4.3. Identity thefts
Identity theft is the crime of obtaining the personal or financial information of another person to use their identity to commit fraud, such as making unauthorized transactions or purchases. Identity theft is committed in many different ways and its victims are typically left with damage to their credit, finances, and reputation. Identity theft occurs when someone steals your personal information and credentials to commit fraud. There are various forms of identity theft, but the most common is financial. Identity theft protection is a growing industry that keeps track of people’s credit reports, financial activity, and Social Security number use.
Video: What is Identity Theft? https://www.youtube.com/watch?v=kDFeSUUwRnA
Types of Identity Theft
- Financial identity theft: someone uses another person’s identity or information to obtain credit, goods, services, or benefits.
- Social Security identity theft: If identity thieves obtain your Social Security number, they can use it to apply for credit cards and loans.
- Medical identity theft: someone poses as another person to obtain free medical care.
- Synthetic identity theft: a criminal combines real (usually stolen) and fake information to create a new identity, which is used to open fraudulent accounts and make fraudulent purchases.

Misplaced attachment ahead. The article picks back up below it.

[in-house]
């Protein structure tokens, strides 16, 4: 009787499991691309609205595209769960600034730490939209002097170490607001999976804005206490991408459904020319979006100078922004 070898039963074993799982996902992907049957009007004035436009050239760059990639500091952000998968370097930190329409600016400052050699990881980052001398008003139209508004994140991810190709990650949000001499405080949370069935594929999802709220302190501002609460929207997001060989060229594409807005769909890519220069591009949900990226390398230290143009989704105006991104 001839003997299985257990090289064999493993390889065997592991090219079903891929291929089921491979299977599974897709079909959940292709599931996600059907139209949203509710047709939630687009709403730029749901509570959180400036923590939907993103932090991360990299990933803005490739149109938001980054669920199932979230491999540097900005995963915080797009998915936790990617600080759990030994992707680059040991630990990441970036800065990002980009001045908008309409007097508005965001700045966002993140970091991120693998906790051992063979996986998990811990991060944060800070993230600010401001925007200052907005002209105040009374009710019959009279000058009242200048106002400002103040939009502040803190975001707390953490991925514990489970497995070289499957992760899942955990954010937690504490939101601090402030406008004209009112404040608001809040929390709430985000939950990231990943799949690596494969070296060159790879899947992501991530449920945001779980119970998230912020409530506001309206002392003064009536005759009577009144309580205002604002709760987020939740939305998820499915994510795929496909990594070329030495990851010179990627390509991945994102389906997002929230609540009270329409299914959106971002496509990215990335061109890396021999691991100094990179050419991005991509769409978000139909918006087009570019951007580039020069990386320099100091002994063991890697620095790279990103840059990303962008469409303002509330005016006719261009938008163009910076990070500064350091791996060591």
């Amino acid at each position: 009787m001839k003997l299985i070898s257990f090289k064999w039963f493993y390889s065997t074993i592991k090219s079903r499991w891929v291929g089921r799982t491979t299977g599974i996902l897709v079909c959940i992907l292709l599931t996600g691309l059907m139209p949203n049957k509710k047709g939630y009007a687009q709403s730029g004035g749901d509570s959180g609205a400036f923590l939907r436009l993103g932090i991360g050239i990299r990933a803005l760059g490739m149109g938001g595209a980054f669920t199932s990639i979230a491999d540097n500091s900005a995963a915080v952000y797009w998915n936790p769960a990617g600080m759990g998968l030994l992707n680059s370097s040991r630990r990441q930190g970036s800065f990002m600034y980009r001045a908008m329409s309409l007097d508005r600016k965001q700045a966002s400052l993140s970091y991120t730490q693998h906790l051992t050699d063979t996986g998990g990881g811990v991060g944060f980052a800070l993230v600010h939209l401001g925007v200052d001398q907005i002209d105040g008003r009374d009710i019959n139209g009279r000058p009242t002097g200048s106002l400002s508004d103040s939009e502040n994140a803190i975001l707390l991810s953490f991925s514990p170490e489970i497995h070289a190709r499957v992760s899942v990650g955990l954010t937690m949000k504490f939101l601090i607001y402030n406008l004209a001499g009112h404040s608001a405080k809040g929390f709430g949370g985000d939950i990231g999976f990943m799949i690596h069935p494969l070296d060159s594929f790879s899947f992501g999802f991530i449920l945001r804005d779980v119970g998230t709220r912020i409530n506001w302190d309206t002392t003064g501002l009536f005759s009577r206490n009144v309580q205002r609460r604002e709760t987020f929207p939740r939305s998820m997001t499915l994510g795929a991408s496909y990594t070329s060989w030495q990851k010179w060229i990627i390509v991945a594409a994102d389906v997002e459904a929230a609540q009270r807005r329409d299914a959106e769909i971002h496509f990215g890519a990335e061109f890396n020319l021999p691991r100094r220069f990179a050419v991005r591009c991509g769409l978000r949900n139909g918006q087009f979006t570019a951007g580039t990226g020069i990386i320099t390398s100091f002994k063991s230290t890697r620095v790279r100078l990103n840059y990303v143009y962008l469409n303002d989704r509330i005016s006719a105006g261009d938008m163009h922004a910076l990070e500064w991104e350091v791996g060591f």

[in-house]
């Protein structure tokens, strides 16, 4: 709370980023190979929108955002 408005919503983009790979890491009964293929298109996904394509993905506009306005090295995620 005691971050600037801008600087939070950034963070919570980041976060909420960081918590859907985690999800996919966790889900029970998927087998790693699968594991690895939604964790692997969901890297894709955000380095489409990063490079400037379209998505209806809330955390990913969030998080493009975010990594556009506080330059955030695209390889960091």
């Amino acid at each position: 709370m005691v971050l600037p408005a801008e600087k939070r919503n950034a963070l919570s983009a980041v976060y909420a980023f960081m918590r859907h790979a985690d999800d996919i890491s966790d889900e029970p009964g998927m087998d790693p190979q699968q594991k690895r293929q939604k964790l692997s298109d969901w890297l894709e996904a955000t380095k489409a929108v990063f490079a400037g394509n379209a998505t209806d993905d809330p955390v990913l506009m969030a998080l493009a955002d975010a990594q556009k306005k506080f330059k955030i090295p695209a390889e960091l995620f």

- Child identity theft: someone uses a child’s identity for various forms of personal gain.
- Tax identity theft: someone uses your personal information, including your Social Security number, to file a bogus state or federal tax return in your name and collect a refund.
- Criminal identity theft: a criminal pretends to be another person during an arrest to try to avoid a summons, prevent the discovery of a warrant issued in their real name, or avoid an arrest or conviction record.
Video: Watch Out These 8 Types of Identity Theft
Identity Theft Protection
One way is to continually check the accuracy of personal documents and promptly deal with any discrepancies. There are several identity theft protection services that help people avoid and mitigate the effects of identity theft. Typically, such services provide information helping people to safeguard their personal information; monitor public records and private records, such as credit reports, to alert their clients of certain transactions and status changes; and provide assistance to victims to help them resolve problems associated with identity theft. Some government agencies and non-profit organizations provide similar assistance, typically with websites that have information and tools to help people avoid, remedy, and report incidents of identity theft. Many of the best credit monitoring services also provide identity protection tools and services.